“while the young don’t have an exclusive lock on entrepreneurial innovation, there’s also a pretty inescapable link. There are the iconic American cases – 19-year-old Mark Zuckerberg starting Facebook, 20-year-old Bill Gates founding Microsoft, 30-year-old Jeff Bezos launching Amazon. But Australia has a similar story to tell. Gerry Harvey was 22 when he co-founded Harvey Norman, Frank Lowy 29 when he started Westfield, and Mike Cannon-Brookes and Scott Farquhar 23 when they created Atlassian.”
Look to any technology company touted as a success today and look at their founding date and the academic history of the founder. Many started around five to ten years ago and there is often a connection to university in their background. Again, anecdotal at best as we improve measurement approaches, but it is enough to understand that some form of support is needed now to create the success stories of tomorrow.
The system is changing – but the problem to solve remains
The innovation ecosystem is by nature a complex adaptive system. There is high uncertainty and it is constantly changing to adapt to rapid feedback. Institutions such as CEA that are larger, established, and sit outside the formal structure of the institution may be at greater risk when foundations of the system such as revenue models change.
But one thing that did not change is the reason why CEA exists. Indeed, the need is seen now more than ever. Australia was already slipping in global innovation indexes in absolute and relative terms. Support for entrepreneurs and innovation will be essential to build new capability and capacity.
The creative sector also requires increased support as one the most impacted sectors along with tourism and hospitality. Yet come of the greatest creative expressions emerge from collective suffering. There is a significant opportunity to mobilise the creative sector for both economic and social impact. Initiatives such as the $3,000 grant available for creative startup artists in Queensland are good, but the support of a healthy ecosystem will increase this investment by ensuring greater likelihood of successful and innovative use of the funds.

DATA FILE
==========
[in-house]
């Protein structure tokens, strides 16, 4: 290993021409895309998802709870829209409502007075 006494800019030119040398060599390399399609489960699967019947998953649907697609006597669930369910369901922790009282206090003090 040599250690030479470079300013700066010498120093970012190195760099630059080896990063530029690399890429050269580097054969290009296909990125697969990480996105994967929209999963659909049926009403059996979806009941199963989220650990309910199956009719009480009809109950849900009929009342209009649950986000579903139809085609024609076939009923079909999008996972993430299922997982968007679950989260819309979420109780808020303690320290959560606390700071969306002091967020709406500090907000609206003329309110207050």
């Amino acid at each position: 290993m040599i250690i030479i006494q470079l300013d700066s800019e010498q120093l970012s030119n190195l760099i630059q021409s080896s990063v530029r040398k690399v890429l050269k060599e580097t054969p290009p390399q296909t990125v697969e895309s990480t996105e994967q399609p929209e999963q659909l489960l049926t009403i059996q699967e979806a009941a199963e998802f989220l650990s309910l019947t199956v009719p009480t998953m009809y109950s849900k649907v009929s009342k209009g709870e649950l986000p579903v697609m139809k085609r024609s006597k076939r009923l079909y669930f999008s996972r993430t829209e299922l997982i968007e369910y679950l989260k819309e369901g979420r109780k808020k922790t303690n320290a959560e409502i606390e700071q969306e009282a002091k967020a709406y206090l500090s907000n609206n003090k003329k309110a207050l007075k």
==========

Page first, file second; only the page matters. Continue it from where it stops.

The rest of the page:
CEA is like most businesses, operating under one of three funding models: all funding from one, some funding from a few, or small funding from many. The funding model has shifted from a subsidiary outside the university to resources internal to the institution. It remains to be seen as to the extent that the programs will continue.
There is significant capability built up in the team that can be leveraged and the network that CEA created can still be mobilised. New structures of funding models can be created with perhaps reduced overheads and different funding sources. These new structures may or may not include the university. It would not be surprising to see other organisations and institutions that have a vested interest in the outcomes of creative innovation invest in the capability that has been built up among the team to fill the gap with different business models.
Reflecting back to our family business, traditional PCB manufacturing requires significant labour, chemicals, and multiple processes. Now, much of the process can be done through additive manufacturing at reduced cost and risk. What the innovation ecosystem looks like now is vastly different than what it was even five years ago. It will also change significantly as it evolves to a point five years from now.
I join with others in personally mourning and celebrating the great work performed and outcomes realised by the CEA team. But nature abhors a vacuum and there is significant opportunity for one or more organisations to fill the gap. I respect the current challenges we collectively share and difficulties that will be experience across many sectors including universities. I am also excited about what will inevitably come and the innovations that will happen both in the innovation ecosystem as well as the overall Australian community.
I am a Research Fellow at QUT, Research Fellow (Innovation Ecosystems) at USQ, CEO of Startup Status, and Managing Director – Australia for the Global Entrepreneurship Network. Views expressed in this post are my own and do not represent these organisations. The aim from these posts is to inspire thought, prompt dialogue, and gain valuable feedback. Comments and conversation are always welcome.